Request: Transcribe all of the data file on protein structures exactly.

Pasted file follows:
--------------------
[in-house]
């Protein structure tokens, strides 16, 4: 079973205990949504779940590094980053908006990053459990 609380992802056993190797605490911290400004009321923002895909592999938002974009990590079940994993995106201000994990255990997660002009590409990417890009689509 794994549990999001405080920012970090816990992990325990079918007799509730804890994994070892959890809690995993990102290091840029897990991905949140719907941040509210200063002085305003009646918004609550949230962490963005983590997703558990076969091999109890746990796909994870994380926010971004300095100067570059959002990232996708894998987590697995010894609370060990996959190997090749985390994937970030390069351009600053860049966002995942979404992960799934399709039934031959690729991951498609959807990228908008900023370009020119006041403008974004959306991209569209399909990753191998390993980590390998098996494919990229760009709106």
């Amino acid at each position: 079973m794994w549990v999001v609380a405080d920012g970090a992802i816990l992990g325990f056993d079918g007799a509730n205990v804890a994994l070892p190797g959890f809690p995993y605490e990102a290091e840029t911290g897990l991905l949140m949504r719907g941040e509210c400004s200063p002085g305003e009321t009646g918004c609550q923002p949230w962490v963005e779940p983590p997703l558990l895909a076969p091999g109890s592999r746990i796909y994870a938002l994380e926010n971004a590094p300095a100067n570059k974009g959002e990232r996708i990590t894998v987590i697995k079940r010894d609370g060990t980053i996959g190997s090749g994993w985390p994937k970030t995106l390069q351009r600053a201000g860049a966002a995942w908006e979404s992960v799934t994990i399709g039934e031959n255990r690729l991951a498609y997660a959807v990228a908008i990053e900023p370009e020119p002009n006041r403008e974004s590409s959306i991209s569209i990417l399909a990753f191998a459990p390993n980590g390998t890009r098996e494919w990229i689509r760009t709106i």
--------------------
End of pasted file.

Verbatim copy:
[in-house]
């Protein structure tokens, strides 16, 4: 079973205990949504779940590094980053908006990053459990 609380992802056993190797605490911290400004009321923002895909592999938002974009990590079940994993995106201000994990255990997660002009590409990417890009689509 794994549990999001405080920012970090816990992990325990079918007799509730804890994994070892959890809690995993990102290091840029897990991905949140719907941040509210200063002085305003009646918004609550949230962490963005983590997703558990076969091999109890746990796909994870994380926010971004300095100067570059959002990232996708894998987590697995010894609370060990996959190997090749985390994937970030390069351009600053860049966002995942979404992960799934399709039934031959690729991951498609959807990228908008900023370009020119006041403008974004959306991209569209399909990753191998390993980590390998098996494919990229760009709106």
């Amino acid at each position: 079973m794994w549990v999001v609380a405080d920012g970090a992802i816990l992990g325990f056993d079918g007799a509730n205990v804890a994994l070892p190797g959890f809690p995993y605490e990102a290091e840029t911290g897990l991905l949140m949504r719907g941040e509210c400004s200063p002085g305003e009321t009646g918004c609550q923002p949230w962490v963005e779940p983590p997703l558990l895909a076969p091999g109890s592999r746990i796909y994870a938002l994380e926010n971004a590094p300095a100067n570059k974009g959002e990232r996708i990590t894998v987590i697995k079940r010894d609370g060990t980053i996959g190997s090749g994993w985390p994937k970030t995106l390069q351009r600053a201000g860049a966002a995942w908006e979404s992960v799934t994990i399709g039934e031959n255990r690729l991951a498609y997660a959807v990228a908008i990053e900023p370009e020119p002009n006041r403008e974004s590409s959306i991209s569209i990417l399909a990753f191998a459990p390993n980590g390998t890009r098996e494919w990229i689509r760009t709106i």